Booka Shade, Robert DeLong
(Showbox at the Market) See Data Breaker.
A Tribe Called Red, DJ Darwin, Chilly
(Barboza) See My Philosophy.
Blu, TiRon & Ayomari, Nu Era, OCnotes
(Neumos) See My Philosophy.
Airport, Black Hat, Magisterial, Bankie Phones
(Electric Tea Garden) See Data Breaker.
(Showbox at the Market) Besides a limited supply of dollars, the greatest obstacle to forking out big bucks to see a Prince concert is the fact that the greatest pop musician of our age is a wildly erratic live performer. When he wants to, he'll put on the most amazing show you've ever seen—as I learned at his 2004 show at KeyArena. And when he's feeling pissy or preachy or otherwise tied up with some Princely struggle only he can comprehend, he can suck balls (as I learned on the 1984 Purple Rain tour, when he doled out clunky medleys of hits between theatrical stretches of conversing with the computerized voice of God). He's so fucking perverse about it, you can't even begin to predict what to expect. So here's hoping the lucky bastards and bastardesses who get to see Prince play the Showbox are treated to a once-in-a-lifetime party packed with eternal hits performed at point-blank range, rather than two hours of Jehovah's Witness–inspired jazz fusion. DAVID SCHMADER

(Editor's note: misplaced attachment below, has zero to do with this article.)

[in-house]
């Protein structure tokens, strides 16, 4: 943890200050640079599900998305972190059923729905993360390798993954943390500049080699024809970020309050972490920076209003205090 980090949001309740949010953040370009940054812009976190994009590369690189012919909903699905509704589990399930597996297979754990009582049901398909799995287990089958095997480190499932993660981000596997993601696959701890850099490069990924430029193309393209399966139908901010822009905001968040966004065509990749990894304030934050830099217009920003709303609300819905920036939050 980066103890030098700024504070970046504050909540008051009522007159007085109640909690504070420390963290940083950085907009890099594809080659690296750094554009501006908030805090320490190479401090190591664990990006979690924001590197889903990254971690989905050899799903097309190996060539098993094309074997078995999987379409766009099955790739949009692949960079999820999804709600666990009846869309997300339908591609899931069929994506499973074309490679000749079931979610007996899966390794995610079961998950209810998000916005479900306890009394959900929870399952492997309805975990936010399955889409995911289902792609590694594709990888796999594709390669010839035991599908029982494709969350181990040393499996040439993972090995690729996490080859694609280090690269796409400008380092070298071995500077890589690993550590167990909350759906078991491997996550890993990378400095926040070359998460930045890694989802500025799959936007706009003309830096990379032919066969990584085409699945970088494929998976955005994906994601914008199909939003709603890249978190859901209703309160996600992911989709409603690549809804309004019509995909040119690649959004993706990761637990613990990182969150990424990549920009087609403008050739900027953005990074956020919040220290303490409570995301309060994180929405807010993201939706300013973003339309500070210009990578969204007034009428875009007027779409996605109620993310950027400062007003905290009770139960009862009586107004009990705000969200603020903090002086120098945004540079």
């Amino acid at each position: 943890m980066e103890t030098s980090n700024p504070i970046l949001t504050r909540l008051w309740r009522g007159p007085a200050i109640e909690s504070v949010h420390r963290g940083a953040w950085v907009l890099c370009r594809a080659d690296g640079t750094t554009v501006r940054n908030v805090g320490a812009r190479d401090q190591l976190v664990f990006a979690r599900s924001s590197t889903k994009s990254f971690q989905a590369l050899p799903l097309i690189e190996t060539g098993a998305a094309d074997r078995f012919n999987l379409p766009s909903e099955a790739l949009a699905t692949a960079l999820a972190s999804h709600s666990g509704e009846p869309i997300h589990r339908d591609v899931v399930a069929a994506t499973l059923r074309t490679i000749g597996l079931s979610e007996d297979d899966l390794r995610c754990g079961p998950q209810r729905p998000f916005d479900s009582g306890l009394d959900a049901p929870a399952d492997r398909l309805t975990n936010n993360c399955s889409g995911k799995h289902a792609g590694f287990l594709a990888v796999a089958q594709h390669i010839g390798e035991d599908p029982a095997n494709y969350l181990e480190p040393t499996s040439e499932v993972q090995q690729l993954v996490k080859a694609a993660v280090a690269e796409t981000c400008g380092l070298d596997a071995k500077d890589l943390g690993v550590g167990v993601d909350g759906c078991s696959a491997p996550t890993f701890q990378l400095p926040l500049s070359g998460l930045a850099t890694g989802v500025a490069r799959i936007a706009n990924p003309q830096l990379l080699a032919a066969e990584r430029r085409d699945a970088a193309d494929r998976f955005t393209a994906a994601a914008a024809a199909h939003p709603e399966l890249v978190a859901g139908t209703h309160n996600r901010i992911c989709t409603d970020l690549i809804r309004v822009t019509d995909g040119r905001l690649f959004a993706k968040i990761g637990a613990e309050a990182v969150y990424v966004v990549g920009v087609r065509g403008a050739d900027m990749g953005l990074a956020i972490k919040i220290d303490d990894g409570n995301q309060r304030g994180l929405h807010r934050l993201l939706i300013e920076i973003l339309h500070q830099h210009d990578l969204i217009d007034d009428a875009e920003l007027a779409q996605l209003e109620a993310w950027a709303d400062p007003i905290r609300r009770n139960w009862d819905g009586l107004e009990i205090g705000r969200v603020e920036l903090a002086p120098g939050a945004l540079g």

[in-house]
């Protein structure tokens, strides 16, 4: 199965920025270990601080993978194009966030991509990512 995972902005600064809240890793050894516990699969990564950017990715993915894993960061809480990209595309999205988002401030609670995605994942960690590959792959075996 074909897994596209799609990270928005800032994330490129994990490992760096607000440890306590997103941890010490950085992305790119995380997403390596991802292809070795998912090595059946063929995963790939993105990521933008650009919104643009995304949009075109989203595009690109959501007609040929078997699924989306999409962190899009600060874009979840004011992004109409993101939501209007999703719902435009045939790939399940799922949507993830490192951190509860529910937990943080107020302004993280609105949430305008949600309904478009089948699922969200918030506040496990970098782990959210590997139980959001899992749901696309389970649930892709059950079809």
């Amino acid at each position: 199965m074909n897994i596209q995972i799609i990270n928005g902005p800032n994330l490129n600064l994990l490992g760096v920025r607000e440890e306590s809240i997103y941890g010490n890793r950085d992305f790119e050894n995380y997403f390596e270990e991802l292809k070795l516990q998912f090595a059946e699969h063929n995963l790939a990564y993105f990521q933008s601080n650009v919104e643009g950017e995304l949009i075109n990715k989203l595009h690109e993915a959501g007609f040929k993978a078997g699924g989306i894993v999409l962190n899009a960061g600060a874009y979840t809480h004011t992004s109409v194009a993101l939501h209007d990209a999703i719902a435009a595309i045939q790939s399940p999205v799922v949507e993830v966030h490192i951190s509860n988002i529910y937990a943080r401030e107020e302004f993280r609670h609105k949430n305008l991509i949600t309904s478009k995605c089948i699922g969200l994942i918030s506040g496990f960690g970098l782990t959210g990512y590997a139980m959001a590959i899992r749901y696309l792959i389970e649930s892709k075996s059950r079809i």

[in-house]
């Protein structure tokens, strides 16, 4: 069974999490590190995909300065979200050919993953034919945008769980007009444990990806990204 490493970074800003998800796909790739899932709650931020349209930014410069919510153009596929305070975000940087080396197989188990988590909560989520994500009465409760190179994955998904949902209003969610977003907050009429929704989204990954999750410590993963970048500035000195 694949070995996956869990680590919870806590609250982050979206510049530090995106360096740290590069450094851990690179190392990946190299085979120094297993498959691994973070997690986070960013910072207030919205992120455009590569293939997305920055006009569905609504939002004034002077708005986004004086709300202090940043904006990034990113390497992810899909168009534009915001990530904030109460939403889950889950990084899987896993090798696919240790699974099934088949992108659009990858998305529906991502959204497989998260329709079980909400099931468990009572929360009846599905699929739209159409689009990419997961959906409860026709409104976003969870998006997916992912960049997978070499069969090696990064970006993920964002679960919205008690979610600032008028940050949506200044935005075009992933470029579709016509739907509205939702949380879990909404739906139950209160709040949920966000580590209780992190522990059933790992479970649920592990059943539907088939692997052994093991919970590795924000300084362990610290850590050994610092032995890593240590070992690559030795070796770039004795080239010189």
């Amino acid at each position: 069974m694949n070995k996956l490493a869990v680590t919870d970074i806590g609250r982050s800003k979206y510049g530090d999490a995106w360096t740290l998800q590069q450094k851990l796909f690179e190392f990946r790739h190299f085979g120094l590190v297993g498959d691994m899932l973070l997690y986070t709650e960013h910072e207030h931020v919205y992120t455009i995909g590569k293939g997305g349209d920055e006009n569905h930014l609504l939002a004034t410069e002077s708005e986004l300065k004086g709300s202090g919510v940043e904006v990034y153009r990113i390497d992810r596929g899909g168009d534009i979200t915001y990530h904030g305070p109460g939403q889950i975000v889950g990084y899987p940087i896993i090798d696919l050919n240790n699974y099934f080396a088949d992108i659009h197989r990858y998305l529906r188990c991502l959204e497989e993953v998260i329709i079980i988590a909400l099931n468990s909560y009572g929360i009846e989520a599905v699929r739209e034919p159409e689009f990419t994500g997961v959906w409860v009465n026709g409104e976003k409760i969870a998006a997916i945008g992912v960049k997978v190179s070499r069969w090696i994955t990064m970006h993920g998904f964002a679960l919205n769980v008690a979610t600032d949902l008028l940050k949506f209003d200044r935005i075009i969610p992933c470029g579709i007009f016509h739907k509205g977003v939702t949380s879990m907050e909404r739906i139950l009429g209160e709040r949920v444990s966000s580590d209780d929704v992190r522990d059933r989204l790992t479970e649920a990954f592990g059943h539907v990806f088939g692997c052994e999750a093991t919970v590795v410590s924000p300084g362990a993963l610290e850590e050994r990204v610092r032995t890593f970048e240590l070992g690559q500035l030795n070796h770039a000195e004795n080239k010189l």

Choicefest: Skarp, Transient, Don Peyote, Murder in the Wood
(Highline) Choicefest is the annual pro-women music festival that celebrates many of the weird, loud, and heavy bands in the Northwest featuring at least one female band member. "No all-dude bands!" says the festival's founder, Adam Bass. Tonight's show, with an epic lineup of brain-buzzing acts including Skarp and Don Peyote, is just the kickoff of the mini-fest—Princess, Pipsqueak, Lozen, Tacos!, and more are playing over the weekend at Black Lodge and the Comet. Besides reiterating that you don't have to be a man to rock, this show is also a benefit for Rick Powell, the local musician who was recently shot three times in the chest in an alleged attempted robbery. MEGAN SELING
Lee Fields & the Expressions, Lady